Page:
When the input signal to a data latch changes within the setup-and-hold window around the transition of the latching clock, the latch output can become metastable at an intermediate voltage between logical zero and one. Figure 1 shows a simplified latch implementation. The metastable state is a very high-energy state as shown in Figure 2. Because of noise in the chip environment, this metastable voltage gets disturbed and eventually resolves to a logical value. The resolution time is dependent upon the load on the latch output and the gain through the feedback loop. It is impossible, however, to predict this logical value. Also, there is an inherent delay in the resolution of the metastable output as shown in the timing diagram of Figure 3. This logical and timing uncertainty introduces unreliable behavior in the design and, without proper protection, can cause it to fail in unpredictable ways.

 

Fig1
Figure 1. A simplified latch.

 

 

Fig2
Figure 2. The metastability energy curve.

 

 

Fig3
Figure 3. Metastability timing diagram.

 

For synchronous clock designs, timing closure with static timing analysis ensures that all paths meet timing specifications; metastability is avoided and the designs operate reliably.

Limitations of functional verification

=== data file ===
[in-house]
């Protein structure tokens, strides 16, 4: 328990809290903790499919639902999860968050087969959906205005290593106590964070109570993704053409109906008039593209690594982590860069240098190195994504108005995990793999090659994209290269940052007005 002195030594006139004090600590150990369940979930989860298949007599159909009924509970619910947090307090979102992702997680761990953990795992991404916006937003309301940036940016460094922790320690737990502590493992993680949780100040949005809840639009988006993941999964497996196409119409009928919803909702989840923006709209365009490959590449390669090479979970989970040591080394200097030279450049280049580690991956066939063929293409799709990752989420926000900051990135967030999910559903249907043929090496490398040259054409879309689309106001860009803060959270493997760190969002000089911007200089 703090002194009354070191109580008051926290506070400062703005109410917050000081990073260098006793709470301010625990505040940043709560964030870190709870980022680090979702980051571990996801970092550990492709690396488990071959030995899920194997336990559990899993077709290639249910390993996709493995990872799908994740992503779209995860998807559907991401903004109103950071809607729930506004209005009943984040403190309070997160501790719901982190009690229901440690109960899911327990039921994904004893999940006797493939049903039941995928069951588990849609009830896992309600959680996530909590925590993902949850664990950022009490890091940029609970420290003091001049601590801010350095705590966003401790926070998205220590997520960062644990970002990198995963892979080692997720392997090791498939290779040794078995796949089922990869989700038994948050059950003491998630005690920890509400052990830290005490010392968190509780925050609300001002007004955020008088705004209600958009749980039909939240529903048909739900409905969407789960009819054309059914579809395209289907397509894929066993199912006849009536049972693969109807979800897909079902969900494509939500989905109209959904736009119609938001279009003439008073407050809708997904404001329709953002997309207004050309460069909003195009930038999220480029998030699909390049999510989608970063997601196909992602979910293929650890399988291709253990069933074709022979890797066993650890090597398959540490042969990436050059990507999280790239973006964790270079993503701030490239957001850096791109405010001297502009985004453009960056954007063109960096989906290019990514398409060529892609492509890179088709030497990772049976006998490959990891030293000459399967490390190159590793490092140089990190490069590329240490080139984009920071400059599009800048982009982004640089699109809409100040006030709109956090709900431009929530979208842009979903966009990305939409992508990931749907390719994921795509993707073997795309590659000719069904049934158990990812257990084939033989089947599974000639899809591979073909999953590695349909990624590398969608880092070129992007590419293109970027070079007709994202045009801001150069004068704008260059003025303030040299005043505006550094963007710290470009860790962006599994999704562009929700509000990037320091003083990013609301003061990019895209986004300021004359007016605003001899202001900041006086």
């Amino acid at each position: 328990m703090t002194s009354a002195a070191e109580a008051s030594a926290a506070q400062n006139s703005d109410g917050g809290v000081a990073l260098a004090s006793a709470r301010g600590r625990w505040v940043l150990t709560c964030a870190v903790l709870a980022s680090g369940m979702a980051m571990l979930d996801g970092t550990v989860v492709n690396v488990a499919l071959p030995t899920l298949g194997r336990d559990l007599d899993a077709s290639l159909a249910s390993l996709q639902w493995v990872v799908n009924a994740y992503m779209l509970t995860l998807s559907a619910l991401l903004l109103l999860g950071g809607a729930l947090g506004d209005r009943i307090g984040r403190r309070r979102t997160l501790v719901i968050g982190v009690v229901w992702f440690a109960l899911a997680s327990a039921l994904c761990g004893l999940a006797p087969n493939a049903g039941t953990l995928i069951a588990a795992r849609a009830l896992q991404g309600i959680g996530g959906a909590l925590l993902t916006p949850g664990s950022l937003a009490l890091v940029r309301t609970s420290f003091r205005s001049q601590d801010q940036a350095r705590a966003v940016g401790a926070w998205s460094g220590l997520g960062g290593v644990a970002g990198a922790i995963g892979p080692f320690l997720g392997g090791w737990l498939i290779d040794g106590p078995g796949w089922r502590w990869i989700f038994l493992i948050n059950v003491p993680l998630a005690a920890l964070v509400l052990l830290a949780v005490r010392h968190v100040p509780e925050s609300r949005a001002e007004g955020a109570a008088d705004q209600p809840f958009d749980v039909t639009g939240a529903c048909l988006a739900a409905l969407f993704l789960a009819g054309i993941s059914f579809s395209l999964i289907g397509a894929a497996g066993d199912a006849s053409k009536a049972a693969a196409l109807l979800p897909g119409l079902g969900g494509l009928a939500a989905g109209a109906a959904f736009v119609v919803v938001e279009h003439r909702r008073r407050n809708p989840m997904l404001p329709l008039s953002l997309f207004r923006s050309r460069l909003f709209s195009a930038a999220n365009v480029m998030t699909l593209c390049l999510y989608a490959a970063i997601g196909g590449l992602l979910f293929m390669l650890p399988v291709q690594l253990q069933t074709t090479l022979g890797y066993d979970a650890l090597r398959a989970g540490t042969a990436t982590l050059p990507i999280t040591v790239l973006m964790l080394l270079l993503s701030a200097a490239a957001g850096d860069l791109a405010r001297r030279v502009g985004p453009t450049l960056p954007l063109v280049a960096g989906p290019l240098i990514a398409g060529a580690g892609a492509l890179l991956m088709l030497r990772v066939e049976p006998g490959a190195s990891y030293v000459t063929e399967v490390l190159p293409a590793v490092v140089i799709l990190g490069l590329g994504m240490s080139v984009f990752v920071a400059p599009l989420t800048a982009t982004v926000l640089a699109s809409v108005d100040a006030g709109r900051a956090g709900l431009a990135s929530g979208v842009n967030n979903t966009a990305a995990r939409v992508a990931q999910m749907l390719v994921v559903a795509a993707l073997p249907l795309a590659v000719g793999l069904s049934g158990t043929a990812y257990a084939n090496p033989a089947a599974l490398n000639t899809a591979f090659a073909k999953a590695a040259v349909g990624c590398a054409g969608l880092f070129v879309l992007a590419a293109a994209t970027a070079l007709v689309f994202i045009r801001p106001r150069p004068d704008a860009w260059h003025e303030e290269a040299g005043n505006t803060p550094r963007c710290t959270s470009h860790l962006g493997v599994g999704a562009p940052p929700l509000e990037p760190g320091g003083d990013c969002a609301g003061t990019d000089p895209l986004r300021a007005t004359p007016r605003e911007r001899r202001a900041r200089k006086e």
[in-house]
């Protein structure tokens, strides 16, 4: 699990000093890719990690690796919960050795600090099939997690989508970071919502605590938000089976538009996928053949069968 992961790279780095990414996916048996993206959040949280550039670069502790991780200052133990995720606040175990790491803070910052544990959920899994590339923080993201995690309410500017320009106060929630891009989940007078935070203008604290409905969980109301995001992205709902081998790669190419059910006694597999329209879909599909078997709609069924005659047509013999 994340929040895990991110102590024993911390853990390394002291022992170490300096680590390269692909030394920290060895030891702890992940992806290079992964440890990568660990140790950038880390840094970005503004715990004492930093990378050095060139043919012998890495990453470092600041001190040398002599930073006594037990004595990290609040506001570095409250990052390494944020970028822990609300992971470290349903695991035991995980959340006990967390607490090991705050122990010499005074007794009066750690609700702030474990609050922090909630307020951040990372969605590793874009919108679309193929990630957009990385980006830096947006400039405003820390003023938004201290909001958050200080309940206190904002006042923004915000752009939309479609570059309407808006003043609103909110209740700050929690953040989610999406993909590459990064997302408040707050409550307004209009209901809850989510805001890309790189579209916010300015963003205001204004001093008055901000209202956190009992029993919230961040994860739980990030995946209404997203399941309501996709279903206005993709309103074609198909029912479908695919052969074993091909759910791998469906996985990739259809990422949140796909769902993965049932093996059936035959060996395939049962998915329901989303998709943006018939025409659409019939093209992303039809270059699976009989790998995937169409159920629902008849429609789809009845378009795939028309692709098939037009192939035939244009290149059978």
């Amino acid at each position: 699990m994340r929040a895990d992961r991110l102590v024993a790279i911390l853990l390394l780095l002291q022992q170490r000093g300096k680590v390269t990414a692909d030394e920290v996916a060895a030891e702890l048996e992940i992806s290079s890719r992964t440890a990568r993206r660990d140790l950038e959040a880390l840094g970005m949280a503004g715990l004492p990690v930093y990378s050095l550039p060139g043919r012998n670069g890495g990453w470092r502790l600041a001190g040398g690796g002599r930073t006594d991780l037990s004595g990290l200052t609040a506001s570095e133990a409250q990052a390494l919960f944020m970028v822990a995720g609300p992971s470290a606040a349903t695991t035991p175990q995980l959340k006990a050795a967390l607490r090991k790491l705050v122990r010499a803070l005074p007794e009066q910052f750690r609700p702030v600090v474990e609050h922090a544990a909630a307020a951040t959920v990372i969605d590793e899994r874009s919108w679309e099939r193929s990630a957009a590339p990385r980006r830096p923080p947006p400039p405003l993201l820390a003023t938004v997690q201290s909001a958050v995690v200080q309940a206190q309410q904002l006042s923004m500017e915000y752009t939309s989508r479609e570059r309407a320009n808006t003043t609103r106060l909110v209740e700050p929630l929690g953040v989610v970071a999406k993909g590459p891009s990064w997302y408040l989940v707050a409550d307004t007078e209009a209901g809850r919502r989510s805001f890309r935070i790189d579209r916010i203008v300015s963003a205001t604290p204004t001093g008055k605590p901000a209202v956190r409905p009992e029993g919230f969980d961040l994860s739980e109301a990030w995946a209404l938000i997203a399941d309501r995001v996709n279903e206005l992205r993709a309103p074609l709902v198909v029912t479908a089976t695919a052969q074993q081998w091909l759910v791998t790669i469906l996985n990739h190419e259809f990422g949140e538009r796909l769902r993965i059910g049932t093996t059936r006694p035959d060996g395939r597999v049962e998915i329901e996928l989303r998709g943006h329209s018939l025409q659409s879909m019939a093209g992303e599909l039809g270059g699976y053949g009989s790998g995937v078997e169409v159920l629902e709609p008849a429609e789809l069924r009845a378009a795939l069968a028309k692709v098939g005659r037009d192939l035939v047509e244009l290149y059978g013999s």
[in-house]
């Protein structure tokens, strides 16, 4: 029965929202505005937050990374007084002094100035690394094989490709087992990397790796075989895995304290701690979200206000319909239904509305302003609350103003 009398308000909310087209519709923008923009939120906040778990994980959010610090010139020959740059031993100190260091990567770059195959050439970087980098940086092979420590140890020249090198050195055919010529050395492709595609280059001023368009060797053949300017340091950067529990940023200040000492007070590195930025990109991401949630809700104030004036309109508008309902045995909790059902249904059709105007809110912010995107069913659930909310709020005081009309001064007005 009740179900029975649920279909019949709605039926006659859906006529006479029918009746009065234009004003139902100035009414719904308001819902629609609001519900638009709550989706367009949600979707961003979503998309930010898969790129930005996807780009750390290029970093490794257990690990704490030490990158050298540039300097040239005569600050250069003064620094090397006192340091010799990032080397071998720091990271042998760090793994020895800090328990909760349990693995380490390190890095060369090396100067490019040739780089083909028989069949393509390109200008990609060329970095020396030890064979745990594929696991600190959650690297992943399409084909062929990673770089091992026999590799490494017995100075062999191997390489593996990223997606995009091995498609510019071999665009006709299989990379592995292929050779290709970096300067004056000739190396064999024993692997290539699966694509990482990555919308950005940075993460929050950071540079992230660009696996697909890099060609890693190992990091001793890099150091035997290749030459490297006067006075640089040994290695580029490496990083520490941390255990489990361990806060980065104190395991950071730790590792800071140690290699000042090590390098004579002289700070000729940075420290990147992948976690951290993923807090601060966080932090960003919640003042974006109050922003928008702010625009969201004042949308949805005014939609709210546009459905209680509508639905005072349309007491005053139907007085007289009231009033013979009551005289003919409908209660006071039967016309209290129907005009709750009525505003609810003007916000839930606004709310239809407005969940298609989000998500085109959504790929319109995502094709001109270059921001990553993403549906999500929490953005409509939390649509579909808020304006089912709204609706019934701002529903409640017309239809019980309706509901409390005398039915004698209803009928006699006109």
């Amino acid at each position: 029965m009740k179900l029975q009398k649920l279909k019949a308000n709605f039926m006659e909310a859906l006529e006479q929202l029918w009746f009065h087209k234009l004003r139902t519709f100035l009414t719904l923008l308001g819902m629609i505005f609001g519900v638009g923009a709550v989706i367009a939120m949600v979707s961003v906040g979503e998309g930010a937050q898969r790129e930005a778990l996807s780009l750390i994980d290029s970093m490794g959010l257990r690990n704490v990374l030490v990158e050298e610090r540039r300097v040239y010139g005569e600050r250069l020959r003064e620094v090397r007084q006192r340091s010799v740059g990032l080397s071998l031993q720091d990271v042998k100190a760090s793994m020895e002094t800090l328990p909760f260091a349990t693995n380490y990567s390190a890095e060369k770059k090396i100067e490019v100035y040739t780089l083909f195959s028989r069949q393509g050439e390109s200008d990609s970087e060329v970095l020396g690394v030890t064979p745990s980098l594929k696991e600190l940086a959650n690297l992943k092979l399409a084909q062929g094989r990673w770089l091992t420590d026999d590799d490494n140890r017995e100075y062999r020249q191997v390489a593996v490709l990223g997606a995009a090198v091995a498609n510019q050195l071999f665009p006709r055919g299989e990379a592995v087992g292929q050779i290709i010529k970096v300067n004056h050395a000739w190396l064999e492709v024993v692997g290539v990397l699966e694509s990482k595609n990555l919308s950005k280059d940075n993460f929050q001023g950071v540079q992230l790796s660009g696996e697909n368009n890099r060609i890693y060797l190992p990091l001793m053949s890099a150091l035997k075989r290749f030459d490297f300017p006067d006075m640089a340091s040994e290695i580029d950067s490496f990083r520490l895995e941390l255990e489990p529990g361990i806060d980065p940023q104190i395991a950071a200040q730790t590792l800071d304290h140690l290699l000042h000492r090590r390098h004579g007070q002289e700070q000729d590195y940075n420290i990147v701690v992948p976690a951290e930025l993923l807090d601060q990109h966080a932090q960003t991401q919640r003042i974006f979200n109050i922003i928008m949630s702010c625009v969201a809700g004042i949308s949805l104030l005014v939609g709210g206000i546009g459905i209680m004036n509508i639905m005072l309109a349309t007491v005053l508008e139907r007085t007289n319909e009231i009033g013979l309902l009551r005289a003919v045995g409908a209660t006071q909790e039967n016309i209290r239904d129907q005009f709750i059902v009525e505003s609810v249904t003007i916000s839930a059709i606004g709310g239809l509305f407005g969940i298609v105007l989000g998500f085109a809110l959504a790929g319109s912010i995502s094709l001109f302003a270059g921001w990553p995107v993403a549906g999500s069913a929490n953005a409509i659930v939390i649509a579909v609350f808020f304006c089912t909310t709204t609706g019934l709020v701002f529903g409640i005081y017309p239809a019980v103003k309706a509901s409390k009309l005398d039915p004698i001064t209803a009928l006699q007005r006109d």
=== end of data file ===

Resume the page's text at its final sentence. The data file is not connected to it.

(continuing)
The prevalent functional-verification methodology is based upon functional simulation. A simplified view of the simulation model is that the design behavior is evaluated using zero-delay evaluation for logic, unit-delay for flops and ideal clock behavior. Also, formal analysis makes use of the same evaluation assumptions. But both of these techniques have an inherent limitation because they only analyze the steady-state behavior of the design.

Functional verification makes a fundamental assumption that static timing analysis will account for the uncertainty in clock behavior caused by jitter and skews, and ensure that all hazards in the design subside before the clock event (timing closure). This is the default timing rule. Functional verification will be invalidated if this assumption is violated. Static timing analysis lets users specify exceptions to the default timing rules. These exceptions invalidate the functional-verification and default-timing assumptions. It is imperative that these exceptions be properly verified using timing-closure verification (TCV) for a robust design methodology. Because static timing of CDC interfaces is not possible and requires timing exceptions, CDC verification is a unique and essential component of TCV.

CDC terminology

A clock domain is defined as the set of all flops that are clocked by the associated clock. A clock-domain crossing (CDC) is defined as a flop-to-flop path where the transmitting flop is triggered by a clock that is asynchronous to the receiving flop clock. These two clock domains are considered to be relatively asynchronous. Figure 4 describes the CDC terminology used in this article. The receiving flops are referred to as CDC flops. The signals feeding the CDC flops are referred to as CDC signals.

 

 

Fig4
Figure 4. Defining CDC terminology.